Townend House stands about three miles east of Ambleside, in what must be one of the most beautiful parts of the Lake District. The village of Troutbeck stretches along the Eastern side of the valley from Wansfell Pike, and consists of a number of traditionally built Lake District slate houses. Townend is said to be an excellent example of a virtually unchanged early 17th century 'yeoman's' house, and, owned by English Heritage, is open to explore.
Built in 1626, possibly on the site of an earlier house, some of the walls are exceptionally thick, suggesting that this may have been a fortified house at some time.....or the walls could just be thick to support the five huge Westmorland chimneys!!
It was built by George Browne as a family home, and surprisingly has survived pretty much intact and unchanged for the past 384 years. It seems that this incredible survival has given this family home a second lease of life with English Heritage. The North and South West wings probably date from the latter part of the 17th century...so George Browne's house would have been slightly smaller than we see today.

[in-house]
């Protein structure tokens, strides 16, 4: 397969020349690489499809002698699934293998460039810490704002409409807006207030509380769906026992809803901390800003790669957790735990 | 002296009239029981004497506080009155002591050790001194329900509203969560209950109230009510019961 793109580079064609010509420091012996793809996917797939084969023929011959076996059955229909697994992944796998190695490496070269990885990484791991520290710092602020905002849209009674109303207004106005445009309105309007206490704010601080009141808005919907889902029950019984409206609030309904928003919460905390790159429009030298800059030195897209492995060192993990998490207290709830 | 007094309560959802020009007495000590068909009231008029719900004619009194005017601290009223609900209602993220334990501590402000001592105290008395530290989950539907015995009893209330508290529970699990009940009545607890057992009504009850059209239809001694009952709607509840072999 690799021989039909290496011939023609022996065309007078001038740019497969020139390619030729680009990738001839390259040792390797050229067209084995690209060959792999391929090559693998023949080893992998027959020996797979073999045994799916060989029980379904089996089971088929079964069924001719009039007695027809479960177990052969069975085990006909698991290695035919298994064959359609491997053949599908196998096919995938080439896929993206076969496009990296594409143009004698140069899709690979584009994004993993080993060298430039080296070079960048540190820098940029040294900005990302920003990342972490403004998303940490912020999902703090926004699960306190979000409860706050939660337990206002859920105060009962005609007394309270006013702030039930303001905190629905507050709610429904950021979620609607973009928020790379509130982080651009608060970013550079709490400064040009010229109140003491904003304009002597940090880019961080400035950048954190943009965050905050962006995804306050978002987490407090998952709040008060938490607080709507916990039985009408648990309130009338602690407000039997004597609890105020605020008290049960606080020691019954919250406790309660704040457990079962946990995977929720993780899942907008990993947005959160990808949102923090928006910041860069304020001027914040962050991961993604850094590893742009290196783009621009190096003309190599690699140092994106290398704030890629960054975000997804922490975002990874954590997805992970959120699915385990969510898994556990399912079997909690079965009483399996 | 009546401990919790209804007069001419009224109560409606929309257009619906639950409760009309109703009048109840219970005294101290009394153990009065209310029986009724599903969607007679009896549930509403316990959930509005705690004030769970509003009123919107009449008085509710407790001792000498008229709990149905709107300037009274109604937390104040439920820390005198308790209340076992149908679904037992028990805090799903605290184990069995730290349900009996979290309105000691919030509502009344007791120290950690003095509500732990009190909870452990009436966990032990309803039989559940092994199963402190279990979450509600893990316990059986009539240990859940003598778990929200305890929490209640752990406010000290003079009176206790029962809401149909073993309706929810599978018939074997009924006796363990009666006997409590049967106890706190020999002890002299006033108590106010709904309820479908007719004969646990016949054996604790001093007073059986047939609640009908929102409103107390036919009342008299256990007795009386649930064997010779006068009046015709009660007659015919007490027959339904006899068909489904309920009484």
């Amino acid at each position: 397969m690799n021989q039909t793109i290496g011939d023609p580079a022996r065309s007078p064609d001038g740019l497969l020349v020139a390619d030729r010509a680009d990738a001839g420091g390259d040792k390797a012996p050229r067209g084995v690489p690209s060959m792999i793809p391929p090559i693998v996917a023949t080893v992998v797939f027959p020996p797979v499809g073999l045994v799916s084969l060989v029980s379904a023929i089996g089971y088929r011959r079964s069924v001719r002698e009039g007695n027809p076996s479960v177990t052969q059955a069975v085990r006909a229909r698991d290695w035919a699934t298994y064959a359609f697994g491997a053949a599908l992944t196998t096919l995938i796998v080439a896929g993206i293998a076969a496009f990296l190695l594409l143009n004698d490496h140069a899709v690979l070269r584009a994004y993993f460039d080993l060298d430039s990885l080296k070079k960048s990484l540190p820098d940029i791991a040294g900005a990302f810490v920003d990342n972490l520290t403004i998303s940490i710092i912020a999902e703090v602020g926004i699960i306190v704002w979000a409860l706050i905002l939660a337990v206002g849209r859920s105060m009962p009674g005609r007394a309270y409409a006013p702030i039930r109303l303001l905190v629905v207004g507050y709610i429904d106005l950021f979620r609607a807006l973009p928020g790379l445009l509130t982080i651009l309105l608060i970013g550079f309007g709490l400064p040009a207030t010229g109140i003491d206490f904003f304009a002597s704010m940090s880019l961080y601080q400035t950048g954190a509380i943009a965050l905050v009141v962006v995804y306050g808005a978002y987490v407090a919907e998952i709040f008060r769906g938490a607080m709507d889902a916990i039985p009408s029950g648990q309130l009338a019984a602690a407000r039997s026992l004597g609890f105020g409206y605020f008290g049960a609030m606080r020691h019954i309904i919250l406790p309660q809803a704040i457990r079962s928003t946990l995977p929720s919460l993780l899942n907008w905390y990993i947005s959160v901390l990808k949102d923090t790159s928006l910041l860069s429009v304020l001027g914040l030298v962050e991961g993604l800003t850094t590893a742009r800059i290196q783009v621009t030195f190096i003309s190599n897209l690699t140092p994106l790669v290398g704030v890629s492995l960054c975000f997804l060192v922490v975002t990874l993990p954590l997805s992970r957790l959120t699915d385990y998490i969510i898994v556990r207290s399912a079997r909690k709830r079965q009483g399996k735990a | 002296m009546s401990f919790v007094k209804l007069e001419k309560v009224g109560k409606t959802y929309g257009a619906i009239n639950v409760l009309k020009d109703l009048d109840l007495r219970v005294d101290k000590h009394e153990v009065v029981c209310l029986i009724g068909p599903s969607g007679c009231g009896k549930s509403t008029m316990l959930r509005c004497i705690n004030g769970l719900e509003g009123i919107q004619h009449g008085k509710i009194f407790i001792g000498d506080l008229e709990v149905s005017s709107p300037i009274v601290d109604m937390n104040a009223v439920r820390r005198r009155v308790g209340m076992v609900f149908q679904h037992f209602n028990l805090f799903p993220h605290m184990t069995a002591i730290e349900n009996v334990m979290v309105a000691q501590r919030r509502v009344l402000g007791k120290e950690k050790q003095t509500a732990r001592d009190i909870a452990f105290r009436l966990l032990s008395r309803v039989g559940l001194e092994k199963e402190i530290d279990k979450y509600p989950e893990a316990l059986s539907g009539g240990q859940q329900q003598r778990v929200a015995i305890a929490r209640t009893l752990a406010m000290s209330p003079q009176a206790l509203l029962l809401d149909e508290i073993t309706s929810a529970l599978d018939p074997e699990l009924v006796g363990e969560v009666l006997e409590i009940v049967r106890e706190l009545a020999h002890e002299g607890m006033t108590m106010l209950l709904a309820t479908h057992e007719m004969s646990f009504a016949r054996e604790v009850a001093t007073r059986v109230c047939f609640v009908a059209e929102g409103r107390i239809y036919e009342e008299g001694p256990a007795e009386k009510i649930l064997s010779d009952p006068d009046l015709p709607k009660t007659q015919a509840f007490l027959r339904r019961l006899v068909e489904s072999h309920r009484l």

Over the other side of the road is the Grade II listed barn, probably dating from 1666 (or so a date panel would inform us) The barn is probably overlooked by most people, making their way to check out Townend House, but I would recommend a good look at this mid 17th century building.
It consists of two wings either side of a central two storey section. There are shippons below and lofts above, with a beautiful, probably original, wooden gallery at the front.
Apparently the interior has an original queen post roof, consisting of a simple horizontal beam laid from wall to wall, with two vertical beams then supporting a higher horizontal beam, upon which the sloped roof sits.
The village of Troutbeck is certainly worth a visit, and the nearby Jesus church is a must.